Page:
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Accessing and Using Course Materials

Understanding the Challenges of Faculty and Students

The accelerated shift to online learning has placed an additional burden on institutions and faculty to adapt course materials to the needs and preferences of students, while continuing to focus affordable learning and resource diversification initiatives.

In a recent report commissioned by Ex Libris and conducted by Alterline, the findings uncover trends and challenges arising from the transition to online learning and highlights opportunities for institutions and libraries to support faculty and students. The study looks at how course resources are being selected, managed, accessed, and used today in the higher education industry. The trends highlighted in the report reflect the new emphasis on remote teaching and learning.

The report presents findings from a survey of 103 faculty members and 257 students across a range of disciplines. Some of the key findings from the report include:

  • Faculty members are bearing the administrative burden of managing course resources. Only 15% of faculty members reported that they receive help from a teaching assistant, instructional designer, or someone else in managing tasks related to course materials.
  • Academic libraries are underused by the faculty in the search for new course materials. Faculty members use web-search results, recommendations from peers, and other sources more frequently than the library to find new course materials.
  • Faculty members are using a diverse range of resources. Links to online resources and PDF files of books, book chapters, and articles are regularly used by faculty for their courses. However, resource lists still contain numerous references to physical books and textbooks, perhaps suggesting a lack of alternative online texts.
  • Measures of student engagement with course materials are lacking. Faculty members continue to use mostly traditional methods of monitoring student engagement, such as quizzes, tests, and the level of class participation, and tend to pay little attention to statistics on students’ use of course materials.
  • The move to online learning has created new pressure on the faculty to assist students in accessing course materials online. Key difficulties involve finding digital versions of physical resources, managing broken hyperlinks, and obtaining resources that are behind paywalls. 
  • Faculty members are making an effort to reduce the cost of course materials. The report shows that 64% of faculty members have revised their choice of course resources because of cost. A substantial minority of faculty members (34%) went one step further, selecting only those course materials that are free for students.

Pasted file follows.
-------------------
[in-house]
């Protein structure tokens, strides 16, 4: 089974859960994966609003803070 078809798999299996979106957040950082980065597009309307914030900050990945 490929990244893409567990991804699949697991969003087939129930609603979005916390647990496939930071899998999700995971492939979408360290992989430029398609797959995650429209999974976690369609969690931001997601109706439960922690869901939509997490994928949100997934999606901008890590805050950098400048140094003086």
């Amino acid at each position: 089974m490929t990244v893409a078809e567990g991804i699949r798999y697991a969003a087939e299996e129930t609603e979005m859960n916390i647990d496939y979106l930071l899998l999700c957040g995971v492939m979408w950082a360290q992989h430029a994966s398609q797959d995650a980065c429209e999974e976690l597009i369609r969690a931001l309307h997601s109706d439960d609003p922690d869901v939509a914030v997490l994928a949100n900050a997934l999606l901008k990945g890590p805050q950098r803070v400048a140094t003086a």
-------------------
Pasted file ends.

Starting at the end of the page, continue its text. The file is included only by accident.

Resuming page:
• Libraries have an opportunity to increase their involvement in teaching and learning by applying their expertise. Faculty members are primarily interested in obtaining the library’s support for the purchase, licensing, and digitization of course materials; the reduction of costs for students; and copyright clearance when necessary.

Despite the challenging circumstances brought on by the COVID-19 pandemic, the transition to online learning has presented an opportunity for the faculty to be creative in delivering materials and meeting student needs. Faculty members have done a tremendous job to ensure that learning continues at a high standard. Nevertheless, much more can be done to support the faculty and students, including simplifying the management of, and access to, course resources and strengthening the collaboration of faculty members and librarians to reduce the cost of materials.

This research highlights that quite a few areas of teaching and learning are impacted by the pandemic. While much of the administrative burden of managing course materials lays on faculty members, they have shown high levels of dedication to mitigate the effects of COVID-19 on student success. There are clear opportunities for bolstering intra-institutional support and raising the profile of services and expertise that faculty can rely on.

To read the full report: download here.  

If you’re interested in providing affordable learning for your students and achieve resource diversification initiatives for your library, reach out to us at [email protected] for more information.

About Ex Libris

Ex Libris, a ProQuest company, is a leading global provider of cloud-based SaaS solutions that enable institutions and their individual users to create, manage, and share knowledge. In close collaboration with its customers and the broader community, Ex Libris develops creative solutions that increase library productivity, maximize the impact of research activities, enhance teaching and learning, and drive student mobile engagement. Ex Libris serves over 7,500 customers in 90 countries. For more information, see our website and join us on LinkedIn, YouTube, Facebook, and Twitter.

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